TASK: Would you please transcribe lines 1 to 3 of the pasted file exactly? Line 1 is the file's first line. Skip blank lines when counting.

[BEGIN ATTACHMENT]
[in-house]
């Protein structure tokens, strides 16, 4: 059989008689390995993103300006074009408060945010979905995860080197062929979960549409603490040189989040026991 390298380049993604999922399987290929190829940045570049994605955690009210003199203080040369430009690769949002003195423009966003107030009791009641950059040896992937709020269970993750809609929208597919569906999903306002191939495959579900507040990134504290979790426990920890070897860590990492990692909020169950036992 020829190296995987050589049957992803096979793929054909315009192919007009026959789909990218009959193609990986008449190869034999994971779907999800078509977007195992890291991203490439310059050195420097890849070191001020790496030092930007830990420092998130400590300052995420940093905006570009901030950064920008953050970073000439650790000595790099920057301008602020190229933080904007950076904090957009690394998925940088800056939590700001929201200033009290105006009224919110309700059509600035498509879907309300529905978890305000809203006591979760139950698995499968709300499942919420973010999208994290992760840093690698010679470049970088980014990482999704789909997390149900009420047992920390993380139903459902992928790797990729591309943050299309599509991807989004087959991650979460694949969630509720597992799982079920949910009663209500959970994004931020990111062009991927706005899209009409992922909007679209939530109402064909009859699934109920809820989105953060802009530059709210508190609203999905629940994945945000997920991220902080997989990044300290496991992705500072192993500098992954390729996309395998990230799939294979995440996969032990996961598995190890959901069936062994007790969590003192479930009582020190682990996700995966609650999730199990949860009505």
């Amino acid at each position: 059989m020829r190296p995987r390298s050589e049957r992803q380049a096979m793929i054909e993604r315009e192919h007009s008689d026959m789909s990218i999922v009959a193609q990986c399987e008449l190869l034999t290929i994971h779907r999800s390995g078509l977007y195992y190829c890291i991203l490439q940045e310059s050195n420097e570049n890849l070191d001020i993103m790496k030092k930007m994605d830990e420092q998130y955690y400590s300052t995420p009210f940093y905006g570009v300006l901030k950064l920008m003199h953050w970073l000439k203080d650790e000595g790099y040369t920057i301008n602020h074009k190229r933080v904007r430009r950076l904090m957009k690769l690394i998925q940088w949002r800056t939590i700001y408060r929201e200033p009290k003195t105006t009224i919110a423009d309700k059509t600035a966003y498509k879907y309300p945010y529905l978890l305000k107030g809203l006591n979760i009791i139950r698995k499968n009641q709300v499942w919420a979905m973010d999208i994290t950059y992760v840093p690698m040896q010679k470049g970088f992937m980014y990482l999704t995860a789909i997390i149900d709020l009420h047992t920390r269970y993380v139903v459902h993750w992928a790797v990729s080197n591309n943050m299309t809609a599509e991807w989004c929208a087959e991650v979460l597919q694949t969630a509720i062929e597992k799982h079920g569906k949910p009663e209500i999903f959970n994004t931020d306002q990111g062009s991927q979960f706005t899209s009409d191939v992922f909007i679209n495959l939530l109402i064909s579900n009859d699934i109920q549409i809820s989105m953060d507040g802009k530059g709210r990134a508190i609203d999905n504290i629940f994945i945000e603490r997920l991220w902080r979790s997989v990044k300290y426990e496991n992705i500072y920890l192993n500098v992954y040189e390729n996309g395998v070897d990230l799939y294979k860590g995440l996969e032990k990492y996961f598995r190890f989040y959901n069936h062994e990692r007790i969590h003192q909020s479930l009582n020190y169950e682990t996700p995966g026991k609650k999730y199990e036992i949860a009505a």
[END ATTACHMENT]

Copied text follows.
[in-house]
């Protein structure tokens, strides 16, 4: 059989008689390995993103300006074009408060945010979905995860080197062929979960549409603490040189989040026991 390298380049993604999922399987290929190829940045570049994605955690009210003199203080040369430009690769949002003195423009966003107030009791009641950059040896992937709020269970993750809609929208597919569906999903306002191939495959579900507040990134504290979790426990920890070897860590990492990692909020169950036992 020829190296995987050589049957992803096979793929054909315009192919007009026959789909990218009959193609990986008449190869034999994971779907999800078509977007195992890291991203490439310059050195420097890849070191001020790496030092930007830990420092998130400590300052995420940093905006570009901030950064920008953050970073000439650790000595790099920057301008602020190229933080904007950076904090957009690394998925940088800056939590700001929201200033009290105006009224919110309700059509600035498509879907309300529905978890305000809203006591979760139950698995499968709300499942919420973010999208994290992760840093690698010679470049970088980014990482999704789909997390149900009420047992920390993380139903459902992928790797990729591309943050299309599509991807989004087959991650979460694949969630509720597992799982079920949910009663209500959970994004931020990111062009991927706005899209009409992922909007679209939530109402064909009859699934109920809820989105953060802009530059709210508190609203999905629940994945945000997920991220902080997989990044300290496991992705500072192993500098992954390729996309395998990230799939294979995440996969032990996961598995190890959901069936062994007790969590003192479930009582020190682990996700995966609650999730199990949860009505």
């Amino acid at each position: 059989m020829r190296p995987r390298s050589e049957r992803q380049a096979m793929i054909e993604r315009e192919h007009s008689d026959m789909s990218i999922v009959a193609q990986c399987e008449l190869l034999t290929i994971h779907r999800s390995g078509l977007y195992y190829c890291i991203l490439q940045e310059s050195n420097e570049n890849l070191d001020i993103m790496k030092k930007m994605d830990e420092q998130y955690y400590s300052t995420p009210f940093y905006g570009v300006l901030k950064l920008m003199h953050w970073l000439k203080d650790e000595g790099y040369t920057i301008n602020h074009k190229r933080v904007r430009r950076l904090m957009k690769l690394i998925q940088w949002r800056t939590i700001y408060r929201e200033p009290k003195t105006t009224i919110a423009d309700k059509t600035a966003y498509k879907y309300p945010y529905l978890l305000k107030g809203l006591n979760i009791i139950r698995k499968n009641q709300v499942w919420a979905m973010d999208i994290t950059y992760v840093p690698m040896q010679k470049g970088f992937m980014y990482l999704t995860a789909i997390i149900d709020l009420h047992t920390r269970y993380v139903v459902h993750w992928a790797v990729s080197n591309n943050m299309t809609a599509e991807w989004c929208a087959e991650v979460l597919q694949t969630a509720i062929e597992k799982h079920g569906k949910p009663e209500i999903f959970n994004t931020d306002q990111g062009s991927q979960f706005t899209s009409d191939v992922f909007i679209n495959l939530l109402i064909s579900n009859d699934i109920q549409i809820s989105m953060d507040g802009k530059g709210r990134a508190i609203d999905n504290i629940f994945i945000e603490r997920l991220w902080r979790s997989v990044k300290y426990e496991n992705i500072y920890l192993n500098v992954y040189e390729n996309g395998v070897d990230l799939y294979k860590g995440l996969e032990k990492y996961f598995r190890f989040y959901n069936h062994e990692r007790i969590h003192q909020s479930l009582n020190y169950e682990t996700p995966g026991k609650k999730y199990e036992i949860a009505a």